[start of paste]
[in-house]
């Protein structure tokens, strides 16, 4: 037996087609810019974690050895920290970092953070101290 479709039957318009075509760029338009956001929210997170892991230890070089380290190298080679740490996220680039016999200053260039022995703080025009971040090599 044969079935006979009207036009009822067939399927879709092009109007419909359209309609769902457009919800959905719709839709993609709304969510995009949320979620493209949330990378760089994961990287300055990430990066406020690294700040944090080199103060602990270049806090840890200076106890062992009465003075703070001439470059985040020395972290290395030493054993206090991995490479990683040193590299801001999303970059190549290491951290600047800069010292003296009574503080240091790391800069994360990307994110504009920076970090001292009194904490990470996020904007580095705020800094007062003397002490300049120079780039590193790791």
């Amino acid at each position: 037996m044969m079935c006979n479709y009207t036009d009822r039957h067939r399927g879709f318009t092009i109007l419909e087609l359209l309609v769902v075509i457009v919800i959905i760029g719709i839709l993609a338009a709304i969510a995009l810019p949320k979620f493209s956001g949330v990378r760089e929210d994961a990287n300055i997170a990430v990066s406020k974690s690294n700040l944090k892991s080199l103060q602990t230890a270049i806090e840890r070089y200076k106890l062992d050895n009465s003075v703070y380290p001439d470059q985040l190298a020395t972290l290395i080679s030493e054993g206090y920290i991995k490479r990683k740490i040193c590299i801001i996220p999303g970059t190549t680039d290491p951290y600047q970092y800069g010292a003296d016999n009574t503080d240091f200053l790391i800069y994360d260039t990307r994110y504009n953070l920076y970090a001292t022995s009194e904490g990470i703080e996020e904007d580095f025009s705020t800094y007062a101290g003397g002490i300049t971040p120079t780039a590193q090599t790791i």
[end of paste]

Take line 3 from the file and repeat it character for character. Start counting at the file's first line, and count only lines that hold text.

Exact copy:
């Amino acid at each position: 037996m044969m079935c006979n479709y009207t036009d009822r039957h067939r399927g879709f318009t092009i109007l419909e087609l359209l309609v769902v075509i457009v919800i959905i760029g719709i839709l993609a338009a709304i969510a995009l810019p949320k979620f493209s956001g949330v990378r760089e929210d994961a990287n300055i997170a990430v990066s406020k974690s690294n700040l944090k892991s080199l103060q602990t230890a270049i806090e840890r070089y200076k106890l062992d050895n009465s003075v703070y380290p001439d470059q985040l190298a020395t972290l290395i080679s030493e054993g206090y920290i991995k490479r990683k740490i040193c590299i801001i996220p999303g970059t190549t680039d290491p951290y600047q970092y800069g010292a003296d016999n009574t503080d240091f200053l790391i800069y994360d260039t990307r994110y504009n953070l920076y970090a001292t022995s009194e904490g990470i703080e996020e904007d580095f025009s705020t800094y007062a101290g003397g002490i300049t971040p120079t780039a590193q090599t790791i």